Tax and Divorce

Yes, you really have to think about taxes as part of your divorce. There can be significant tax ramifications resulting from a divorce. Depending on your situation, some tax issues can be quite complicated. Therefore, good divorce planning includes good tax planning.

A divorce will affect your taxes in several respects, including your tax bill when you file, and payroll withholding and/or estimated taxes. Different tax tables apply to unmarried persons instead of married persons, selected based on their marital status on December 31. Additionally, persons with different incomes may end up in different tax brackets and differing income tax brackets can affect budgets and cash flow. Spousal maintenance (alimony) is usually (but not always) tax-deductible to the paying spouse and treated as income to the recipient, so long as certain rules are followed. If the rules are not followed as part of the divorce, there might be an unpleasant surprise and the tax-effect of the alimony as part of the divorce settlement may be different. However, child support and property division normally have no direct income tax effect.

An important consideration is that different types of property come with different tax considerations that may affect their economic value, and which may affect how you view your divorce settlement. For example, property with a low cost basis (purchase price plus allowed costs of improvements) will likely come with a future tax bill that will come due when the property is sold for a profit. Similarly, retirement plans, IRAs, and similar tax-deferred assets come with future tax obligations that may affect how you view them. Some types of property, such as various types of options, can have very complicated tax considerations following a divorce. Finally, head of household status and dependency exemptions may affect each spouse’s finances.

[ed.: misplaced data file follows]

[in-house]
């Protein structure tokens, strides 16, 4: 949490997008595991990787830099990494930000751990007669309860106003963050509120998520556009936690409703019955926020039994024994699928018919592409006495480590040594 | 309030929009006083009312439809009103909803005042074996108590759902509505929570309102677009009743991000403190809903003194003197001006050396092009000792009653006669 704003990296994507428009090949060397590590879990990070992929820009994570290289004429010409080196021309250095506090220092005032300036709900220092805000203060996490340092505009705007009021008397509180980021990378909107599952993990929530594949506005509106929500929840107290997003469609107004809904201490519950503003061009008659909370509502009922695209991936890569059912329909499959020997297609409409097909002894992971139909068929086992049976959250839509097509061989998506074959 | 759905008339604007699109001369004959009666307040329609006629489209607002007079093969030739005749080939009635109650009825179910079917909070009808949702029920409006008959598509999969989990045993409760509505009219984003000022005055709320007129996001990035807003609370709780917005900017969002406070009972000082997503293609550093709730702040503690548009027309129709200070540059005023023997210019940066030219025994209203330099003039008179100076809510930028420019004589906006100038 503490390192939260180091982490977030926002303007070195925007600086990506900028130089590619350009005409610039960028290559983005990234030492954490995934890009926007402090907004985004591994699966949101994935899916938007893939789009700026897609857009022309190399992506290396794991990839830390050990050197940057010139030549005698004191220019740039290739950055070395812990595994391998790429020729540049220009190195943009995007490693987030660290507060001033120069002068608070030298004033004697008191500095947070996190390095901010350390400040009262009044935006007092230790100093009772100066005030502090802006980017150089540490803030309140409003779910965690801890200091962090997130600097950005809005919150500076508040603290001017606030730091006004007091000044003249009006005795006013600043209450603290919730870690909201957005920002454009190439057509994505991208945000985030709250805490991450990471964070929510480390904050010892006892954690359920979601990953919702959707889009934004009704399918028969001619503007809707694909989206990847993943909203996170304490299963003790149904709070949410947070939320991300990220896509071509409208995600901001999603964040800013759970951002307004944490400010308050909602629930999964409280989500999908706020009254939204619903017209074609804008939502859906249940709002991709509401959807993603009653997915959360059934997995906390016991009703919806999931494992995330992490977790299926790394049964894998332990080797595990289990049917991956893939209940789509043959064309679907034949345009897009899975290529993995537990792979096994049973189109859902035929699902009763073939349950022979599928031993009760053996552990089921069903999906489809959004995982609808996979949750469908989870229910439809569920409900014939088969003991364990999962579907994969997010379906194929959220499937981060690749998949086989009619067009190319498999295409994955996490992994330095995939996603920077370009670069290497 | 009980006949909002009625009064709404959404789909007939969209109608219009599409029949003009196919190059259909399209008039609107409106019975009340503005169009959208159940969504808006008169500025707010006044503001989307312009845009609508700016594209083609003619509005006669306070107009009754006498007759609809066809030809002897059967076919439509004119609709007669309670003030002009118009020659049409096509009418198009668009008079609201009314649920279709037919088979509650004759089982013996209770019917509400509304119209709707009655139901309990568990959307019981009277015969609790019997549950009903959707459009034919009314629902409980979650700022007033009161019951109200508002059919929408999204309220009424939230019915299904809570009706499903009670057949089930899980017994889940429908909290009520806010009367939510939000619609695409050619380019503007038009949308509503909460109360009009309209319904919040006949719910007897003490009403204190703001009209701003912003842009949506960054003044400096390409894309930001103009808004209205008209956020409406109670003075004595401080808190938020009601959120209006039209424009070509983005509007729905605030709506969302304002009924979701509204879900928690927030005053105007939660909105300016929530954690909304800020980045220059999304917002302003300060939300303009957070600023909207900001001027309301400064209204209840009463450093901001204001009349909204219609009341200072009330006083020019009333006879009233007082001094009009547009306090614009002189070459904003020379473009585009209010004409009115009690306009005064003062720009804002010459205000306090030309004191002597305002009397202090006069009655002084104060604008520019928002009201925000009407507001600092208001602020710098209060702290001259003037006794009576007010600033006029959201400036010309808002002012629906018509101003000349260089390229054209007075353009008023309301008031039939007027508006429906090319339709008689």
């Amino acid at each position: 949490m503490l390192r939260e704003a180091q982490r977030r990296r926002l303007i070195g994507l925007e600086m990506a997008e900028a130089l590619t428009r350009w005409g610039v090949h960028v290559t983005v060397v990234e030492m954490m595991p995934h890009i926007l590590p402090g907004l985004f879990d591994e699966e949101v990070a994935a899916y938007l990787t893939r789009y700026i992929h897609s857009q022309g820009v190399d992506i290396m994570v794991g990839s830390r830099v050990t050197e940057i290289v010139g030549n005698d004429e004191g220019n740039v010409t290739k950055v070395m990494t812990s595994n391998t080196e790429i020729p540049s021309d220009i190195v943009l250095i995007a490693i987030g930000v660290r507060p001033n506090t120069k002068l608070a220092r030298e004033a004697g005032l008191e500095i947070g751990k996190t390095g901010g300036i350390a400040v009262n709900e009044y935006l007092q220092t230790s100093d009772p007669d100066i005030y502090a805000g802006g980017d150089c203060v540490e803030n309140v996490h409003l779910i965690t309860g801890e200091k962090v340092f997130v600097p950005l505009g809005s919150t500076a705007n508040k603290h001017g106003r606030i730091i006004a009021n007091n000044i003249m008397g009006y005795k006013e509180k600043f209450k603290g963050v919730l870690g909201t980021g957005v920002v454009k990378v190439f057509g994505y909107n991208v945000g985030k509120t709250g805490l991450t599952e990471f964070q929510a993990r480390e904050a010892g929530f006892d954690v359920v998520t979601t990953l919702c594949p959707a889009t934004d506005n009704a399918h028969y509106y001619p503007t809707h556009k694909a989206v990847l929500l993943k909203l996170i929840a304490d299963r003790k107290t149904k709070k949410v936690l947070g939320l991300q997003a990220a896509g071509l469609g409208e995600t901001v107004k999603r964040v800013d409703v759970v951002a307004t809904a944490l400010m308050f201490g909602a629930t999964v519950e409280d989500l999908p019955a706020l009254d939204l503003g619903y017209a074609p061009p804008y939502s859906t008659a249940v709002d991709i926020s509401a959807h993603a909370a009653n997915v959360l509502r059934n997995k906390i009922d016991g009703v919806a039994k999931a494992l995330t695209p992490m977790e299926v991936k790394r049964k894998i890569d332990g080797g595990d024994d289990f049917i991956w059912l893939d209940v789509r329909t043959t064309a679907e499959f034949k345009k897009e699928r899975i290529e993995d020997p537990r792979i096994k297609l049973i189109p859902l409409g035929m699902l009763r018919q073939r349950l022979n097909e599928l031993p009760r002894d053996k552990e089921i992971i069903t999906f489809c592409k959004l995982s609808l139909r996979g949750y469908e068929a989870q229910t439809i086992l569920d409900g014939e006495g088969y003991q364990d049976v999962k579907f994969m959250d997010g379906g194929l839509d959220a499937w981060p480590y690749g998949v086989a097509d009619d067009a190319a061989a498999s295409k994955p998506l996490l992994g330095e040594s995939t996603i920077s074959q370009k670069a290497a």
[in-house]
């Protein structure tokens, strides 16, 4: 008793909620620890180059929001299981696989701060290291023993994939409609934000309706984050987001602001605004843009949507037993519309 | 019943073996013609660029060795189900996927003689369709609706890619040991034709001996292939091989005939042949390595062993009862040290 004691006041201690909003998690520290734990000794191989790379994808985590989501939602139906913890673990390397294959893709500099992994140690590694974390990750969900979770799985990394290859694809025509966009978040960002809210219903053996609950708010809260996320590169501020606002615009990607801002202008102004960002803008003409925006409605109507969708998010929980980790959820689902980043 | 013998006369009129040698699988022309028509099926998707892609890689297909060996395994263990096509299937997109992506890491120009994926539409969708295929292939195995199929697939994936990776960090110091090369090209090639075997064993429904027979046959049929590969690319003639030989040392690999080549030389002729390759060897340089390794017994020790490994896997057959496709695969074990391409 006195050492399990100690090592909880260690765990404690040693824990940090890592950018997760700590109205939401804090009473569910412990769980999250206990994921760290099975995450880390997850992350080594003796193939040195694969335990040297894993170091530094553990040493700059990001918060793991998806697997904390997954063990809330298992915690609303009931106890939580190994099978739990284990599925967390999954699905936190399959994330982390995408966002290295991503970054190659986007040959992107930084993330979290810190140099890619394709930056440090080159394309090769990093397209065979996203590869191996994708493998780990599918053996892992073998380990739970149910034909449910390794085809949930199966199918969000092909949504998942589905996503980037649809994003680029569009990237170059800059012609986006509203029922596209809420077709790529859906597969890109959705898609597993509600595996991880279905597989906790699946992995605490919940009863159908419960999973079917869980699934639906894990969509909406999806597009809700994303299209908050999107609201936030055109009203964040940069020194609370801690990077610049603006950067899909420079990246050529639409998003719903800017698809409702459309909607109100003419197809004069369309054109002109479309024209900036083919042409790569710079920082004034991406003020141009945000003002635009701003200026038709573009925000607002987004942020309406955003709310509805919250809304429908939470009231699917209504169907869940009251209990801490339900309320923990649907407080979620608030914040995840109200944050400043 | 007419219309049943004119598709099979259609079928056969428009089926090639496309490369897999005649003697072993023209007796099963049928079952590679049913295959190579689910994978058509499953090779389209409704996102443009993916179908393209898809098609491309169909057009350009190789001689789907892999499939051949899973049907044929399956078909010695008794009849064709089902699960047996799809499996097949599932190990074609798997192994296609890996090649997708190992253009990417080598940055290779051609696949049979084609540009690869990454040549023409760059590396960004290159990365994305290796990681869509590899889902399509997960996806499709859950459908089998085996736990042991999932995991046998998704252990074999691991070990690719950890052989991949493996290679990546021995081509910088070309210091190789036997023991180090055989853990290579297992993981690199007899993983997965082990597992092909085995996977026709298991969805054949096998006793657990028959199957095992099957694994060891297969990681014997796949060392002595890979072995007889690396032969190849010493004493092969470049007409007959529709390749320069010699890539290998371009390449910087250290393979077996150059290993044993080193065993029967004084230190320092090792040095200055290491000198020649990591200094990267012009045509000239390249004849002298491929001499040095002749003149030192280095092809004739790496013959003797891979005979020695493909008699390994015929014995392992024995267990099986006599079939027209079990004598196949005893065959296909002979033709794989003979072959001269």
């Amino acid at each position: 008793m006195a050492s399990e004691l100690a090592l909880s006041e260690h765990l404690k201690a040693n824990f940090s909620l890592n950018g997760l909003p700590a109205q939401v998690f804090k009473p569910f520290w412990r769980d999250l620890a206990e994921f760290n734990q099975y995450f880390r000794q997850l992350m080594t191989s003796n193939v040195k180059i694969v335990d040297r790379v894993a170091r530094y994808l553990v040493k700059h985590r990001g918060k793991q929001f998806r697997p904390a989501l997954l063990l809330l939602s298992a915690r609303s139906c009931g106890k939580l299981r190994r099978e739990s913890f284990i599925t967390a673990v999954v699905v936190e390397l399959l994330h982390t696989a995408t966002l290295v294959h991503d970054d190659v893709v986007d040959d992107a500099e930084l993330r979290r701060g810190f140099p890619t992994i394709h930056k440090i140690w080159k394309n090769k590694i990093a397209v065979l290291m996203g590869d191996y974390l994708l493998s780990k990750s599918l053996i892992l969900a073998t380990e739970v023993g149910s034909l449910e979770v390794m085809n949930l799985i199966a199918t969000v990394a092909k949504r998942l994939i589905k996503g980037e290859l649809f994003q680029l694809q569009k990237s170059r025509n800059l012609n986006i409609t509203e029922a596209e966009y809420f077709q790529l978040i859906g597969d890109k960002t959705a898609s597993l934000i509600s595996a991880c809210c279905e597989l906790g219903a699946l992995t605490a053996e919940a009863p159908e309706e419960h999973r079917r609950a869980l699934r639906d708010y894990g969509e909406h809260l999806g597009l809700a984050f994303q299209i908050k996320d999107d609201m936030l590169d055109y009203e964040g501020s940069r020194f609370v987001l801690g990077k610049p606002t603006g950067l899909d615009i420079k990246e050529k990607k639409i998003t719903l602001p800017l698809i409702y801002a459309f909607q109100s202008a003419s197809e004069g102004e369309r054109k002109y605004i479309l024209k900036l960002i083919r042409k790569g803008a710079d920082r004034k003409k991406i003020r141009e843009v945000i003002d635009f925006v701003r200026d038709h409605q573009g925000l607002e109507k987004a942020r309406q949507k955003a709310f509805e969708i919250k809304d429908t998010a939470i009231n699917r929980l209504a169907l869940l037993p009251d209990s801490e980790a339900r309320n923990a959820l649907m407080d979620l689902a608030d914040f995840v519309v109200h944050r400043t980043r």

Many of the variables can be considered and addressed in your divorce, so that you and your spouse can take maximum benefit of what is allowed under the tax laws. Divorce tax planning can therefore be an extremely important part—though a sometimes overlooked—part of the divorce process.

A good divorce lawyer can advise you about many of the tax issues that pertain to divorce. Some tax issues are complicated and technical, however, and may require advice from a qualified tax specialist. The investment in good tax advice will usually more than pay for itself.
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